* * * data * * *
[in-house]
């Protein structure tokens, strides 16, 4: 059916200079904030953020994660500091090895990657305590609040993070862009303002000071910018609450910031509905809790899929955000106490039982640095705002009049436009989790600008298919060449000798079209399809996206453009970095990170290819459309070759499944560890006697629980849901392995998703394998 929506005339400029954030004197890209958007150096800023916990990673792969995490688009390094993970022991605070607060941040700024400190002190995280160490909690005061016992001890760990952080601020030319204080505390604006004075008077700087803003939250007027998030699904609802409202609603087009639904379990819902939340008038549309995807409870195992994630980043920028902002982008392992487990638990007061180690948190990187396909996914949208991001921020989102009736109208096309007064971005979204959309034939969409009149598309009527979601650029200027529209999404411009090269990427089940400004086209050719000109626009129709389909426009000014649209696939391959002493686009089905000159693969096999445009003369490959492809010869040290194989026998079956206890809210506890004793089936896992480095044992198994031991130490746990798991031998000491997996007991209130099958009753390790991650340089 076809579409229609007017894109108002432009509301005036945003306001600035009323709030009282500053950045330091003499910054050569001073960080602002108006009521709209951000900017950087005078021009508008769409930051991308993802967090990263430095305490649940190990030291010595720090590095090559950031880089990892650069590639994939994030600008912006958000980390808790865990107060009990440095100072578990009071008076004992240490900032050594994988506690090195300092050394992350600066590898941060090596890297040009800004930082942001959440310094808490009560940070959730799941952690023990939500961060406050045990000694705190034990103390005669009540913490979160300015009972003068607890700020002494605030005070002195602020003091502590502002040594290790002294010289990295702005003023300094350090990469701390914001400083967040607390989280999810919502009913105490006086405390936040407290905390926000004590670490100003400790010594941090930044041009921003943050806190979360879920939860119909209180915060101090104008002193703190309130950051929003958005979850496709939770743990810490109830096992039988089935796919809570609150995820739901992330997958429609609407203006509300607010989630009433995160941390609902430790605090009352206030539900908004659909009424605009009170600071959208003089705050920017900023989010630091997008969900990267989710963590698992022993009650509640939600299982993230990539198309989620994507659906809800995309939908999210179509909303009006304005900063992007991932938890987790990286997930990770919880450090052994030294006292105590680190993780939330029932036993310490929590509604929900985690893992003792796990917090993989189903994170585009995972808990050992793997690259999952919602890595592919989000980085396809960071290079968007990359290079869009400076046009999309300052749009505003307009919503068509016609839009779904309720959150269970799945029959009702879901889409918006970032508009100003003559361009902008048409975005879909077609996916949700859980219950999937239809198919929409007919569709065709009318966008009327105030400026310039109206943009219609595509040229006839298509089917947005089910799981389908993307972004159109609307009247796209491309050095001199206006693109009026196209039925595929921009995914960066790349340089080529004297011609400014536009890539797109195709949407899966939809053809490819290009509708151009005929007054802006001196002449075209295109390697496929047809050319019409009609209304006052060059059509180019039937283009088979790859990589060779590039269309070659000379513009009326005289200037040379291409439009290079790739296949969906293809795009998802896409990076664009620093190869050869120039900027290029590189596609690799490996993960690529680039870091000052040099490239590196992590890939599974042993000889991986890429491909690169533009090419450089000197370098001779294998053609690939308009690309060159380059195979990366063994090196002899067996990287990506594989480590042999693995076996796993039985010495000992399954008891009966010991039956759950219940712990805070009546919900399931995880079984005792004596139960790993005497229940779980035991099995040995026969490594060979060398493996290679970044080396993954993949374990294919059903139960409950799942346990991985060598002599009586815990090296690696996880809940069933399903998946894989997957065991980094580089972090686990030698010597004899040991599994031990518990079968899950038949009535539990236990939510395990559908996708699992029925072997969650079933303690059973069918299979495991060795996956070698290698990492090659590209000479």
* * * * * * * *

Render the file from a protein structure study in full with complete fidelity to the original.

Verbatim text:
[in-house]
């Protein structure tokens, strides 16, 4: 059916200079904030953020994660500091090895990657305590609040993070862009303002000071910018609450910031509905809790899929955000106490039982640095705002009049436009989790600008298919060449000798079209399809996206453009970095990170290819459309070759499944560890006697629980849901392995998703394998 929506005339400029954030004197890209958007150096800023916990990673792969995490688009390094993970022991605070607060941040700024400190002190995280160490909690005061016992001890760990952080601020030319204080505390604006004075008077700087803003939250007027998030699904609802409202609603087009639904379990819902939340008038549309995807409870195992994630980043920028902002982008392992487990638990007061180690948190990187396909996914949208991001921020989102009736109208096309007064971005979204959309034939969409009149598309009527979601650029200027529209999404411009090269990427089940400004086209050719000109626009129709389909426009000014649209696939391959002493686009089905000159693969096999445009003369490959492809010869040290194989026998079956206890809210506890004793089936896992480095044992198994031991130490746990798991031998000491997996007991209130099958009753390790991650340089 076809579409229609007017894109108002432009509301005036945003306001600035009323709030009282500053950045330091003499910054050569001073960080602002108006009521709209951000900017950087005078021009508008769409930051991308993802967090990263430095305490649940190990030291010595720090590095090559950031880089990892650069590639994939994030600008912006958000980390808790865990107060009990440095100072578990009071008076004992240490900032050594994988506690090195300092050394992350600066590898941060090596890297040009800004930082942001959440310094808490009560940070959730799941952690023990939500961060406050045990000694705190034990103390005669009540913490979160300015009972003068607890700020002494605030005070002195602020003091502590502002040594290790002294010289990295702005003023300094350090990469701390914001400083967040607390989280999810919502009913105490006086405390936040407290905390926000004590670490100003400790010594941090930044041009921003943050806190979360879920939860119909209180915060101090104008002193703190309130950051929003958005979850496709939770743990810490109830096992039988089935796919809570609150995820739901992330997958429609609407203006509300607010989630009433995160941390609902430790605090009352206030539900908004659909009424605009009170600071959208003089705050920017900023989010630091997008969900990267989710963590698992022993009650509640939600299982993230990539198309989620994507659906809800995309939908999210179509909303009006304005900063992007991932938890987790990286997930990770919880450090052994030294006292105590680190993780939330029932036993310490929590509604929900985690893992003792796990917090993989189903994170585009995972808990050992793997690259999952919602890595592919989000980085396809960071290079968007990359290079869009400076046009999309300052749009505003307009919503068509016609839009779904309720959150269970799945029959009702879901889409918006970032508009100003003559361009902008048409975005879909077609996916949700859980219950999937239809198919929409007919569709065709009318966008009327105030400026310039109206943009219609595509040229006839298509089917947005089910799981389908993307972004159109609307009247796209491309050095001199206006693109009026196209039925595929921009995914960066790349340089080529004297011609400014536009890539797109195709949407899966939809053809490819290009509708151009005929007054802006001196002449075209295109390697496929047809050319019409009609209304006052060059059509180019039937283009088979790859990589060779590039269309070659000379513009009326005289200037040379291409439009290079790739296949969906293809795009998802896409990076664009620093190869050869120039900027290029590189596609690799490996993960690529680039870091000052040099490239590196992590890939599974042993000889991986890429491909690169533009090419450089000197370098001779294998053609690939308009690309060159380059195979990366063994090196002899067996990287990506594989480590042999693995076996796993039985010495000992399954008891009966010991039956759950219940712990805070009546919900399931995880079984005792004596139960790993005497229940779980035991099995040995026969490594060979060398493996290679970044080396993954993949374990294919059903139960409950799942346990991985060598002599009586815990090296690696996880809940069933399903998946894989997957065991980094580089972090686990030698010597004899040991599994031990518990079968899950038949009535539990236990939510395990559908996708699992029925072997969650079933303690059973069918299979495991060795996956070698290698990492090659590209000479």